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Pixel Core Tutorial – Service Layer

Service layer is a bit more involved, as it hold following functionality

  • Secure methods by assigning permissions per method
  • Define default transaction demarcation on service methods
  • Export methods via DWR

In order to create a service, we will define interface (similar to persistence manager)

package com.pixelnation.gaming.engine.service.iface;

import com.pixelnation.common.service.iface.INlsService;
import com.pixelnation.common.service.iface.IService;
import com.pixelnation.gaming.engine.domain.GameDef;

public interface IGameDefService extends IService<GameDef, Integer>, INlsService

This interface extends from two other interfaces IService and INlsService

INlsService is required only for services working with Localizable domain objects. IService on the other hand define many utility methods that simplify implementation of custom services a breeze.

Implementation of GameDefService will take a bit of explanation

public class GameDefService extends GenericService<GameDef, Integer> implements IGameDefService
  private IGameDefManager m_manager;
  private ILanguageManager m_languageManager;

@Service annotation is required by framework to define this class stereotype (see SpringFramework)

@Transactional by default wraps all methods in transaction

@RemoteProxy tells DWR to export this class as JavaScript class

We will autowire two objects – persistence manager and language manager for use further in the code.

If  you are using IDE, it will suggest you to implement many methods specified in extending interfaces. Let’s go over one sample method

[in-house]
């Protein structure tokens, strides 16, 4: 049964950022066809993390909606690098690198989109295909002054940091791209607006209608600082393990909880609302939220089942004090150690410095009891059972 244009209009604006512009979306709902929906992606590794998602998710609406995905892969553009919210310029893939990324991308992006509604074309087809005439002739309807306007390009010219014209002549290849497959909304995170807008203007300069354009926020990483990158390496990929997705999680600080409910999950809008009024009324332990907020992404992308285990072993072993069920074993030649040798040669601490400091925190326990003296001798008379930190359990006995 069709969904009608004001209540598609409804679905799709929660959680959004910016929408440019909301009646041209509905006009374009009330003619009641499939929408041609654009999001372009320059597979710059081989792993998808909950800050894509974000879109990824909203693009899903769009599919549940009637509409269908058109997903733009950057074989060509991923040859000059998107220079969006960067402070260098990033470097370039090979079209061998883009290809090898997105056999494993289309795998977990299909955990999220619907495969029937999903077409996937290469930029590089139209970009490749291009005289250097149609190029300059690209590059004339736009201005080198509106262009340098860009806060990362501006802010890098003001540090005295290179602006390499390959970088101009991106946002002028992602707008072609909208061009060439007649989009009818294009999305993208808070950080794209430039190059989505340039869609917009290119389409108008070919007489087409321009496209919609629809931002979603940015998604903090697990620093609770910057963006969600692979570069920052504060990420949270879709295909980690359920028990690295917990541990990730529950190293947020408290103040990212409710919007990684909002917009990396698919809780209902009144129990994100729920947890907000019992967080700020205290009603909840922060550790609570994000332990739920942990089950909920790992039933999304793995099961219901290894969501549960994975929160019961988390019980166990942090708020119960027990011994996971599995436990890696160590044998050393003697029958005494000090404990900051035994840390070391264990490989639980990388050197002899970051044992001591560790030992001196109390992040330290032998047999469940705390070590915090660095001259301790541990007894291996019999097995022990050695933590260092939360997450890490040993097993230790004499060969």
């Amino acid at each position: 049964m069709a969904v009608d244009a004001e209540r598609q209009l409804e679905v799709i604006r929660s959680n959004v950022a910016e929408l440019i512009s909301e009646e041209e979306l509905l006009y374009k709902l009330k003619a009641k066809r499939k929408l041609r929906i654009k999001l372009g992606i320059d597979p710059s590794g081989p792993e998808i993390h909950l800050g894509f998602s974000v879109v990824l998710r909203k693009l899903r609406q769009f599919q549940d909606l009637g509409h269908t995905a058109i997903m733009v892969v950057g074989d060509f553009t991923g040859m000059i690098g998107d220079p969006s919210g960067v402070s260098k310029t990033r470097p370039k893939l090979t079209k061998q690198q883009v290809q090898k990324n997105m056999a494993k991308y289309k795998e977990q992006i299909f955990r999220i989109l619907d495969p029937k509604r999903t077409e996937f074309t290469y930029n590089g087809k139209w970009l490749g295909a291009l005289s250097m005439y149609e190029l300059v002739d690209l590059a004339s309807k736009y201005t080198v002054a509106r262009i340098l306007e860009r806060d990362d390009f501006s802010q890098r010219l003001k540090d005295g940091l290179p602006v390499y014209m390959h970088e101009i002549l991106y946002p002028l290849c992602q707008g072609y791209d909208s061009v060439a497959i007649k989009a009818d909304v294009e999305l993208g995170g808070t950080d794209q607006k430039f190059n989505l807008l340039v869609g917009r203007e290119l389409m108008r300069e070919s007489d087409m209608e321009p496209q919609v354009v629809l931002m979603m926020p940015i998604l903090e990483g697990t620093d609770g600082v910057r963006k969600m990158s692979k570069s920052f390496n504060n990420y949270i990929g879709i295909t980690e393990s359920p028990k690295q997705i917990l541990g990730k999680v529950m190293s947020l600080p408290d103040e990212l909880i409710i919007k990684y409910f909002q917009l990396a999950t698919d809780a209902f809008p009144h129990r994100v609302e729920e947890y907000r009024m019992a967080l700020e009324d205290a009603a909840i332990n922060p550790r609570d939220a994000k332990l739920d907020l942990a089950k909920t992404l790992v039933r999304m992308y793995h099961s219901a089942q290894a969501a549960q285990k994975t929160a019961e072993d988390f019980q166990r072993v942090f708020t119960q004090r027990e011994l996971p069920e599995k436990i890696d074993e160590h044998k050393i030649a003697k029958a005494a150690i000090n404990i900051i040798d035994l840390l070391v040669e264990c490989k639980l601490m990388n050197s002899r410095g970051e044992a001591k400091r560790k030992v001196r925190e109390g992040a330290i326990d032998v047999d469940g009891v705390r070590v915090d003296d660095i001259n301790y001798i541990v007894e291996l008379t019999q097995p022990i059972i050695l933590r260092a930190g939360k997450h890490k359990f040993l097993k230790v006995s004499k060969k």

@Transactional(readOnly = true)
public Map<String, Object> getEntityMapped(Integer pId, Collection<Mapping> pMappings) throws IllegalAccessException, InvocationTargetException, NoSuchMethodException
  return _getEntityMapped(pId, pMappings);

@RemoteMethod tells DWR to export this method as function in JavaScript class

@Secured specify permission which will be guarding access to this method from unauthorized access. In this case it is ROLE_GAME_DEF_R

@Transactional instructs framework to wrap this method in read-only transaction. If any of underlying calls will try to persist anything into the database without explicitly creating a new transaction, this method will roll back with an exception.

And the meat of the method

return _getEntityMapped(pId, pMappings);

This line calls superclass GenericService to retrieve GameDef object and prepare it for exporting to UI over wire.

One of complexities that need to be taken seriously when using Hibernate as underlying persistence layer is object hierarchy. Let see what will happen if we will send raw GameDef object to UI. First it will be automatically serialized by DWR. In this case DWR implementation will traverse over all properties of GameDef object. Everything will be fine for simple properties, like id, created, updatedBy, etc. But when client property will be encountered, DWR will try traversing whole object and serialize it in depth. And after client it will serialize all other properties of the client, like addresses, contacts and so on. In some cases with circular dependencies whole database could be retrieved.

In order to avoid such behavior, Core framework provides an ability to specify what fields and how to retrieve. All *Mapped methods receive collection of mappings as one of the parameters. Each mapping defines one property of the underlying object and how it should be serialized by DWR. Using this technique server will serialize only partially populated object structure. Mapping class is well described in API documentation.

It is highly recommended to call mapped methods from remote clients where retrieved domain objects contain references to complex object tree.

mapping = [
  {name:'id', type:'primitive'},

This snippet of code shows how JavaScript client can create mapped call. Here it will instruct Core Framework to extract an object, where type is extracted as reference with only two simple fields (ignoring other) and collection of NLS objects is filtered and will return one element only. More on this in another blog describing UI design.



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